Payments can be made Â“in specieÂ” rather than cash Â– so that if, for example, the assets included a commercial property, that property could be paid out Â“in specieÂ” as part of a lump sum death payment.
Note: the tax free exemption for payments to pre-nominated charities is an opportunity for advisors to discuss with their clients whether it may be more tax efficient for any planned charity payments to be made on the memberÂ’s death from the pension scheme rather than out of the Estate (though it must be borne in mind that payments from a pension scheme will be at the discretion of the trustees, so any Â“nominationÂ” will not be legally binding on the trustees).
What about Protected Rights?
They ceased to exist from 6.4.12, so any previous Protected Rights can be treated now in exactly the same way as non-Protected Rights, although some providerÂ’s systems may not be updated to reflect this (but ours are).
A slight relaxation of Trivial benefits
As from 6th April 2012, benefits from a personal pension scheme with a value of less than Â£2,000 can be commuted in full on or after the memberÂ’s 60th birthday, provided it fully extinguishes the memberÂ’s entitlement to benefits under the scheme and provided the member has not previously received more than one similar commutation from a personal pension scheme under the triviality rule Â– in other words, no member can receive more than two 100% commutations from all their personal pension schemes. 25% of the total value of uncrystallised benefits being commuted will be tax free. Any crystallised benefits and the balance of any uncrystallised benefits will be taxed as income at the memberÂ’s marginal rate.
So SIPPs are still appropriate?
We firmly believe that SIPPs are the right long term pension savings vehicle for some people.
Why choose the MW SIPP?
Our fees are clear and upfront Â– no hidden extras!
The annual fee is 1% of the SIPP fund, with a minimum of Â£250 a maximum of Â£600.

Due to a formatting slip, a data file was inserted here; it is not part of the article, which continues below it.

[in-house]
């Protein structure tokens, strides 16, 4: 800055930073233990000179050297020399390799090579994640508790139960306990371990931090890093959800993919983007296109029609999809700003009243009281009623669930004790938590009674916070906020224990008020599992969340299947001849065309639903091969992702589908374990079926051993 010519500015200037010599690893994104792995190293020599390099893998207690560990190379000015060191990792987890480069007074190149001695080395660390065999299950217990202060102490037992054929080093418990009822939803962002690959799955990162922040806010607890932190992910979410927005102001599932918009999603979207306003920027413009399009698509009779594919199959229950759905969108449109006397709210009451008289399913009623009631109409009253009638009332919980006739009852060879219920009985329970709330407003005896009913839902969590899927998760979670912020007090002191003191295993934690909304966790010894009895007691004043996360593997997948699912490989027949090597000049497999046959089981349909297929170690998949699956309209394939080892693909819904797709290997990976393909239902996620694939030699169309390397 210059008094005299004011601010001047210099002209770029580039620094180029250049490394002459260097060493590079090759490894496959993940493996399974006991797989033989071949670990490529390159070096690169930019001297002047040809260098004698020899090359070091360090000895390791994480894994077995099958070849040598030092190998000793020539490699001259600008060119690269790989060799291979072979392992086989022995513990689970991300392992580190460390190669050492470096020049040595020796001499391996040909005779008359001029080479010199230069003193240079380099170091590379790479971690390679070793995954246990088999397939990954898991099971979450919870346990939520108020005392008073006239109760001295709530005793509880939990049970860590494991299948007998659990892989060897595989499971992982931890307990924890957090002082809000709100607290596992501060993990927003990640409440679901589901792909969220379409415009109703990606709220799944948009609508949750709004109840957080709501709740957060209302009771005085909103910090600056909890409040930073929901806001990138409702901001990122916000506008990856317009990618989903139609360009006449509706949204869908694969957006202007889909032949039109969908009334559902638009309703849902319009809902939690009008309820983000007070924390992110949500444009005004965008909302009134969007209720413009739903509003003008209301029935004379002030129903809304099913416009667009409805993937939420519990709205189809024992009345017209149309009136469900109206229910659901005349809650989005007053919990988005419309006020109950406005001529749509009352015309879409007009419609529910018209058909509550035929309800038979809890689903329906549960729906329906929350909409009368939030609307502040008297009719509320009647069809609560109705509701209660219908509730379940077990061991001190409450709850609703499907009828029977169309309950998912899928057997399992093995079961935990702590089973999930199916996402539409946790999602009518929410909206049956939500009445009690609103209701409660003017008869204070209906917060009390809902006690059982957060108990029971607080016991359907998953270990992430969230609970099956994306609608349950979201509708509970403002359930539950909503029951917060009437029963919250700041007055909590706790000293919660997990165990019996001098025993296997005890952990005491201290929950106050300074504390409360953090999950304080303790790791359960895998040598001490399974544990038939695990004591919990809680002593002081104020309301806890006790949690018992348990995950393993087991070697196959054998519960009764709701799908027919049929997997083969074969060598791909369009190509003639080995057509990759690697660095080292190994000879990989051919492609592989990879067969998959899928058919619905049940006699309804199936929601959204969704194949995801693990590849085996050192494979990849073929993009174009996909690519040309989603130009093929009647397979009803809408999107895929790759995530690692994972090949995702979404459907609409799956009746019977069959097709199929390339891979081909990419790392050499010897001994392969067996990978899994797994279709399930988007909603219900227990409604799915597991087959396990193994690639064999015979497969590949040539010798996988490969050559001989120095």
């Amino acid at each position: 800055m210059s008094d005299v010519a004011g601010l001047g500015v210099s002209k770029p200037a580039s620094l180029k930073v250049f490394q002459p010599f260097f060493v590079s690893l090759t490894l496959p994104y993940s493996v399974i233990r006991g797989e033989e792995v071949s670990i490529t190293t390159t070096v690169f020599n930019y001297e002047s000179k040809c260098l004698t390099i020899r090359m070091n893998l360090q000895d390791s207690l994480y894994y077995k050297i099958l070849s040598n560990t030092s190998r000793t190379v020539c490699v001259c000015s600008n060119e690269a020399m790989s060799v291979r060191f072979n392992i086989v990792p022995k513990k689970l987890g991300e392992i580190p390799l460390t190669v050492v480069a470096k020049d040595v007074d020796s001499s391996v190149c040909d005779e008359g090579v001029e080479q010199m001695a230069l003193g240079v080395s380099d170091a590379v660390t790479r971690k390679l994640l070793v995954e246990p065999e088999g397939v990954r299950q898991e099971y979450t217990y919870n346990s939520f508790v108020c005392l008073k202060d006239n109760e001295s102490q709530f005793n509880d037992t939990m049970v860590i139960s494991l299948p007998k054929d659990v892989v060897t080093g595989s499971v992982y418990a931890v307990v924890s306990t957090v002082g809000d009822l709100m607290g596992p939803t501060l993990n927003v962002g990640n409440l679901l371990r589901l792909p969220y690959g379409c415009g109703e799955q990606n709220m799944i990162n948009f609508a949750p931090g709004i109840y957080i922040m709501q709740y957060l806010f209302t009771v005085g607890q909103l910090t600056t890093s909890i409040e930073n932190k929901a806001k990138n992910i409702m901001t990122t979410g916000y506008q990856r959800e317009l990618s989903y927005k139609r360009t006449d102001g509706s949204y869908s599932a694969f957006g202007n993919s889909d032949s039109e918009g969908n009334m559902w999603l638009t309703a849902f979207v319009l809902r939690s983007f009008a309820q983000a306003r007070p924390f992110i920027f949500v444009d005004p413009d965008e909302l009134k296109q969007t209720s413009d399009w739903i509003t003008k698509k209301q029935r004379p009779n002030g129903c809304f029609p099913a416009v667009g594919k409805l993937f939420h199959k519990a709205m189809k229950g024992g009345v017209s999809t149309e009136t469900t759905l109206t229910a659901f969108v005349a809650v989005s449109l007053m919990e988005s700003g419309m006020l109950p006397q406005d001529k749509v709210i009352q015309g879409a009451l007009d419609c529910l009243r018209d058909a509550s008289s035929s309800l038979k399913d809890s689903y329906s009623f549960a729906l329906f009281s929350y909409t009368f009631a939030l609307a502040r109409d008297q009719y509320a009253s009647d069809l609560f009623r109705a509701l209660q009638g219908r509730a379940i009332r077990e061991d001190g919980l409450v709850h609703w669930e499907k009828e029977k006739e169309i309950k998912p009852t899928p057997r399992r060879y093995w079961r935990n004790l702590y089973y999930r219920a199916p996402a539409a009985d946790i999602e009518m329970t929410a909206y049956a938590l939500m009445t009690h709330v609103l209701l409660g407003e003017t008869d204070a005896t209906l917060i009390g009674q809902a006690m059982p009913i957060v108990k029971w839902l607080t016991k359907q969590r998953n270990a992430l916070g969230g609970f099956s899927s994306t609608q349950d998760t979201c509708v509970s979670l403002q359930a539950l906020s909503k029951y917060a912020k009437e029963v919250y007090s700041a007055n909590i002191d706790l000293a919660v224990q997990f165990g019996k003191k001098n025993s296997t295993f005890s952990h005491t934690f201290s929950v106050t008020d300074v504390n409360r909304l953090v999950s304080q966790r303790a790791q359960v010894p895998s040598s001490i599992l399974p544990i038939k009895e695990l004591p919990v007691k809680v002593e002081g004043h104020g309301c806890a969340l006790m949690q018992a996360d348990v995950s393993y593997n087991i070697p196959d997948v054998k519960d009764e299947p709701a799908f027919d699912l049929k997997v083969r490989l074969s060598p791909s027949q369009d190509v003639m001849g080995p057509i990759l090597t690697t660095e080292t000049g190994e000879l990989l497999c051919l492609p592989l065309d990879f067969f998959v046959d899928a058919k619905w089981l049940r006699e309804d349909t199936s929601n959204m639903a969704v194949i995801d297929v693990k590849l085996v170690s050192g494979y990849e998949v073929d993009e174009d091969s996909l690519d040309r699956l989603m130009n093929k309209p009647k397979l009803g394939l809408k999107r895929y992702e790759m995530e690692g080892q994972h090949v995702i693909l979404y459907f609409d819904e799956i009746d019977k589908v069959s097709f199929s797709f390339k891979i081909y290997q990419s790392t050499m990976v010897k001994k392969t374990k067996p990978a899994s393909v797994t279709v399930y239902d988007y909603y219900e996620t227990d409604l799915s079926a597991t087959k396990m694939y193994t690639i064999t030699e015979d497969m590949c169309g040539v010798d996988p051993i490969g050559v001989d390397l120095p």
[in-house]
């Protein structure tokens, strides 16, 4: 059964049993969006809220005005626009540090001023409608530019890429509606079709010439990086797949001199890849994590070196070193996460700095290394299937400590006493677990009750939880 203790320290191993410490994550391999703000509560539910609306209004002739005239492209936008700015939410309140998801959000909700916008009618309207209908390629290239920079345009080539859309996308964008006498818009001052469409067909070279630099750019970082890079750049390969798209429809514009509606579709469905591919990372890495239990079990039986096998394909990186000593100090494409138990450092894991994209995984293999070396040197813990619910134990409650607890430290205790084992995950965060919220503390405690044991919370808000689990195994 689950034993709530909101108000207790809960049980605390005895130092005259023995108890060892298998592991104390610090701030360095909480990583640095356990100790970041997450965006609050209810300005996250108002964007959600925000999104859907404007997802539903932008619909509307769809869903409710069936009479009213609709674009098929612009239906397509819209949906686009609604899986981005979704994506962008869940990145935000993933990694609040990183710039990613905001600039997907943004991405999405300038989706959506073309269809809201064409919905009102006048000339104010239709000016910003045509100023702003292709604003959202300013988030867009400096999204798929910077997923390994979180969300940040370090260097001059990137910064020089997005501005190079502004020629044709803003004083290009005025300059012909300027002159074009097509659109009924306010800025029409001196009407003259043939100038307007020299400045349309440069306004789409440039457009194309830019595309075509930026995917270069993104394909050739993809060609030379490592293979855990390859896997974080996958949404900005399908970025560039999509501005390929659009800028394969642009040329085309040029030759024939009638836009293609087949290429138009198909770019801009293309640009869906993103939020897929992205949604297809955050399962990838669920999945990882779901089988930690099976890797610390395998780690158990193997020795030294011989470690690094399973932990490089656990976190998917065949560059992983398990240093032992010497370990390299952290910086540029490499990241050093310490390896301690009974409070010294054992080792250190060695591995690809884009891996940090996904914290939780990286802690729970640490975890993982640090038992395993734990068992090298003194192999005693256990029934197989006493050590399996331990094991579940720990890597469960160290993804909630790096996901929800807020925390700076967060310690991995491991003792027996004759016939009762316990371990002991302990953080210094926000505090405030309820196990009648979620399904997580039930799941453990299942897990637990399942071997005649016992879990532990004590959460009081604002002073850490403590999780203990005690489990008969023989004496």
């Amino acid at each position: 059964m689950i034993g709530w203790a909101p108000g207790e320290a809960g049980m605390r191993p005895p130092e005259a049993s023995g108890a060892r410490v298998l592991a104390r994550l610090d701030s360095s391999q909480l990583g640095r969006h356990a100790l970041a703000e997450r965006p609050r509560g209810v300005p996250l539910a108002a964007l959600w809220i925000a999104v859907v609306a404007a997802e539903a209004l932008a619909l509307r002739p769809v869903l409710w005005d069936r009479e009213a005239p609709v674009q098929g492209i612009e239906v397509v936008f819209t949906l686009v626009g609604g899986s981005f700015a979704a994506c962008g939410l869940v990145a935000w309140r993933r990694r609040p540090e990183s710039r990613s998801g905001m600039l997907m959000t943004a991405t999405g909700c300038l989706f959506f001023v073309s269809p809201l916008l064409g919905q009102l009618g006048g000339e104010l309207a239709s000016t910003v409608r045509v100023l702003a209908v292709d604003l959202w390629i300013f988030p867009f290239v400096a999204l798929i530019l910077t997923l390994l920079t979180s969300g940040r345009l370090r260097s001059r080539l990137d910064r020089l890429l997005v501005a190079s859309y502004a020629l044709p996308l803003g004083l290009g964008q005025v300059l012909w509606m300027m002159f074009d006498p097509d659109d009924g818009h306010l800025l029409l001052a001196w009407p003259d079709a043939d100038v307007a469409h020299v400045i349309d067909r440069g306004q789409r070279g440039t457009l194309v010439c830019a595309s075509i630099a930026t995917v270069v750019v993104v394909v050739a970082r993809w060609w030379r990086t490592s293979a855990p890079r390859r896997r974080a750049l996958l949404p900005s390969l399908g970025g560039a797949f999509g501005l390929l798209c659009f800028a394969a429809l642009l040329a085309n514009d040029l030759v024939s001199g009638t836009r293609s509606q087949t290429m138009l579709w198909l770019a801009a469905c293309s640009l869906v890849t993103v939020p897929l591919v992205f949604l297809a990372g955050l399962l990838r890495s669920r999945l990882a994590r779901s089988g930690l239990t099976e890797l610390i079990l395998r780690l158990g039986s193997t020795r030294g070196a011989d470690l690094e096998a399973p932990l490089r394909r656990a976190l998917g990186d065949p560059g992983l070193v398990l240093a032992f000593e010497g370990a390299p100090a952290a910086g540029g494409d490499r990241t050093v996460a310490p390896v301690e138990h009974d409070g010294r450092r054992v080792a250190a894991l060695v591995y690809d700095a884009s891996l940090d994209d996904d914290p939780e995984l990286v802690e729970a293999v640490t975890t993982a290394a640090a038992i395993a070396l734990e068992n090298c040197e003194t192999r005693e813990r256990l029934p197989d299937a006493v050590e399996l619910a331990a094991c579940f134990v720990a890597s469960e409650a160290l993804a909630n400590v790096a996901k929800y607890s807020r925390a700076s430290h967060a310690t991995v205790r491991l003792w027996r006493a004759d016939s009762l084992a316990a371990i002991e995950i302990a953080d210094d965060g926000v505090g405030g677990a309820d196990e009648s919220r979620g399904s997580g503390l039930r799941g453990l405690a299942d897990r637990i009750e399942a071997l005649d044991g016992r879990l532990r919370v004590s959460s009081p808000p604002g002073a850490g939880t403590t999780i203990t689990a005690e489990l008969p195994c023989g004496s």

The set up fee is Â£350, but if the fund is less than Â£60,000, we waive the set up fee.
If someone has a SIPP with another Provider, we charge no take on fee when it is transferred to us.
We do not charge any investment transaction fees nor do we take any commissions from any banks or product providers etc. Similarly, if the IFA arranges any transfer payments to the SIPP, we make no additional charge Â– if we donÂ’t do any work, we donÂ’t charge!
There are some areas where additional fees apply eg income drawdown calculations, property investment etc, but the extra fees are all set out in the fee agreement that the client signs when they set the SIPP up Â– and the extra fees are all fixed: no Â“time spentÂ” fees.
And we offer high quality, efficient, personal service. We are not a call centre - the advisor always deals with the same Administrator.
If you like the sound of the above, please contact us and one of our directors will be happy to give you a call and/or visit you.
Gilt Yield for Drawdown
The gilt yields to be used for drawdown calculations are:
We do not give financial advice and no comments here are intended as such. The above information is based on our understanding of the legislation governing pensions at the time of writing. Before taking any action you should consult a qualified financial and/or tax adviser. Levels, bases of and reliefs from taxation may be subject to change.
This Newsletter is intended for professional advisors only, not members of the general public
Authorised and Regulated by the Financial Services Authority